The Surprising Thing You Should Add To Your Bath When You're Sick

If you love to sip ginger tea for an upset stomach or when you have a headache, soaking in a ginger bath might feel doubly soothing when you're sick, some holistic practitioners say (via Well + Good).

Jennifer Palmer, a holistic wellness coach with a doctorate in traditional naturopathy and owner of the wellness center Nourishing Journey in Columbia, Maryland, told Well + Good that a ginger bath is "a fabulous option for sweating out toxins," such as the chemicals we're exposed to daily through cosmetics, pesticides, plastics, and other products. Because ginger increases your circulation, soaking in a ginger bath may help improve your metabolism, reduce inflammation, and assist your digestion, she said.

While there hasn't been much scientific evidence supporting the benefits of adding ginger to bathwater, at least one study found that ginger is an excellent anti-inflammatory and anti-oxidant when ingested in foods or tea (via the International Journal of Preventive Medicine). Another study noted that drinking ginger daily can boost immunity and potentially lower the risk of some heart disease (via Nutrition). 

Ginger powder or sliced ginger root turns your tub into a giant detox

Before you immerse yourself in a tubful of ginger water, test whether your skin finds ginger irritating. (You might be able to tolerate it only in a tea or foods.) Dab some freshly grated ginger or a paste made from water and powdered ginger on the back of your hand or inside of your wrist. Wait 3 to 5 minutes. If no irritation develops, you're good to soak (via Well + Good).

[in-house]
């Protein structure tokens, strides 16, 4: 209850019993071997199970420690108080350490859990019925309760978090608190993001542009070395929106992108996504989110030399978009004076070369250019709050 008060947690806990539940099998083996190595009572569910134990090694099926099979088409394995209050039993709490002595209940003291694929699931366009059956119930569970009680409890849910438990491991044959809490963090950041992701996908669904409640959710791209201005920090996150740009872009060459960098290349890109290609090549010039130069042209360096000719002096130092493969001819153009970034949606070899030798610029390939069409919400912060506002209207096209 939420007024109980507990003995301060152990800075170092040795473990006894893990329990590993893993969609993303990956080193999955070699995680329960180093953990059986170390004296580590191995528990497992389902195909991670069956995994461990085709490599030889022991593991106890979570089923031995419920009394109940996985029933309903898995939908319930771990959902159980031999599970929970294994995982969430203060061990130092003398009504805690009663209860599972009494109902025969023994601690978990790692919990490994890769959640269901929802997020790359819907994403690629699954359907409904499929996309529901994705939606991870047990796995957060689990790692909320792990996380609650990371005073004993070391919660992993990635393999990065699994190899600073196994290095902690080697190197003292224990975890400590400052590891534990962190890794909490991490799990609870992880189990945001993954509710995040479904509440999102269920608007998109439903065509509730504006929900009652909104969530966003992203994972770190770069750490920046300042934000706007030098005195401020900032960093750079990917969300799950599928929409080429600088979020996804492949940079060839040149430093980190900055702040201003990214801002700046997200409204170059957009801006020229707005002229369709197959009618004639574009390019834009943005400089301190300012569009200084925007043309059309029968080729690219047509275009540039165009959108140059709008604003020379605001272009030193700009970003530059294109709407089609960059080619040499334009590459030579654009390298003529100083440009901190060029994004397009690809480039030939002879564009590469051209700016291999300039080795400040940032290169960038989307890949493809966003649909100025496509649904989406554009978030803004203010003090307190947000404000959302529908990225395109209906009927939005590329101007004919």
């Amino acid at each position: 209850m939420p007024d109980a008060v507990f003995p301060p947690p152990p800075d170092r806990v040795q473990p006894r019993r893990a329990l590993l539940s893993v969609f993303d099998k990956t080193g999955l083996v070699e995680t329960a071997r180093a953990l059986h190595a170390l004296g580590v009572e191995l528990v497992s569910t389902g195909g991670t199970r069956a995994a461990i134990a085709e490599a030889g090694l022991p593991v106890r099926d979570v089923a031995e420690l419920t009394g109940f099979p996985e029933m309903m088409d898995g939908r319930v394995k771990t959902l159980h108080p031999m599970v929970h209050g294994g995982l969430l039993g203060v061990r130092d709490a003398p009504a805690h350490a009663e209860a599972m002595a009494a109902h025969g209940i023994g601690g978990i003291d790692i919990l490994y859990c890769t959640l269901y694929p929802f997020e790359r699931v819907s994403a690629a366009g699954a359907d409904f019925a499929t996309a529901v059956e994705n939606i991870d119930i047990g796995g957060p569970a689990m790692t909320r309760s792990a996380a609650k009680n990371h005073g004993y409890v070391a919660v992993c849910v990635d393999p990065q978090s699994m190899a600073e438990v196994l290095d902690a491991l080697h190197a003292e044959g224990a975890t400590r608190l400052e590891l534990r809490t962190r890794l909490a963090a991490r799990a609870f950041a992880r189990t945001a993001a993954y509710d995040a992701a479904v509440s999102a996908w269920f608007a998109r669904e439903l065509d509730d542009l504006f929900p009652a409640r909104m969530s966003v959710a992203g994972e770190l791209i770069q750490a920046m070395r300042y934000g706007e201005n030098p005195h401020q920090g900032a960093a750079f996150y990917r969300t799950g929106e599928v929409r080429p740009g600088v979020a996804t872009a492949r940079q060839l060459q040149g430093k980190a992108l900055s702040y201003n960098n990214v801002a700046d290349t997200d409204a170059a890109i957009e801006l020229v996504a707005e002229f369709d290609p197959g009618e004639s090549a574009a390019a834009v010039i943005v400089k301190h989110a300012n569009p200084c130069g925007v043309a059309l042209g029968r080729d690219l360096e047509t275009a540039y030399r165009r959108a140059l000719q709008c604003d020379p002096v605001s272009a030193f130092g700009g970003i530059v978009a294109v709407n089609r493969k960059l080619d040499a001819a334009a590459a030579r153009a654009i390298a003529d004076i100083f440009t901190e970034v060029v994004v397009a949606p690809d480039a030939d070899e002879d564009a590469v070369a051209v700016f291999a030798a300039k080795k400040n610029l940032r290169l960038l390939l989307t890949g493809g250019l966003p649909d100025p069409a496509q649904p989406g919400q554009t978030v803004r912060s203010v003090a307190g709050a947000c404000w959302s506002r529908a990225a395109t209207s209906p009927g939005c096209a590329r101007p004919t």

Creating the bath is simple: Add 1/2 cup of freshly grated ginger or 1 teaspoon of powdered ginger to water as warm as you can comfortably handle. Soak for 20 to 30 minutes. Ginger can turn the water brown or yellow, so don't be alarmed by the color. Also, don't get the water in your eyes; it'll sting (via Well + Good).

To ensure that you don't overheat, keep a cool, damp cloth nearby to cover your neck or forehead if needed. Also, drink plenty of water before, during, and after you're in the tub. Because this bath is a detox, prepare to sweat for an hour or two afterward. To cool off faster, consider taking a shower right after you soak. 

Don't use a ginger bath on children ages two and younger, or if you have a history of heart disease, high blood pressure, or diabetes. Also, if you take blood thinners, if you're pregnant, or if you have a liver condition, check with your doctor first about experimenting with a ginger bath.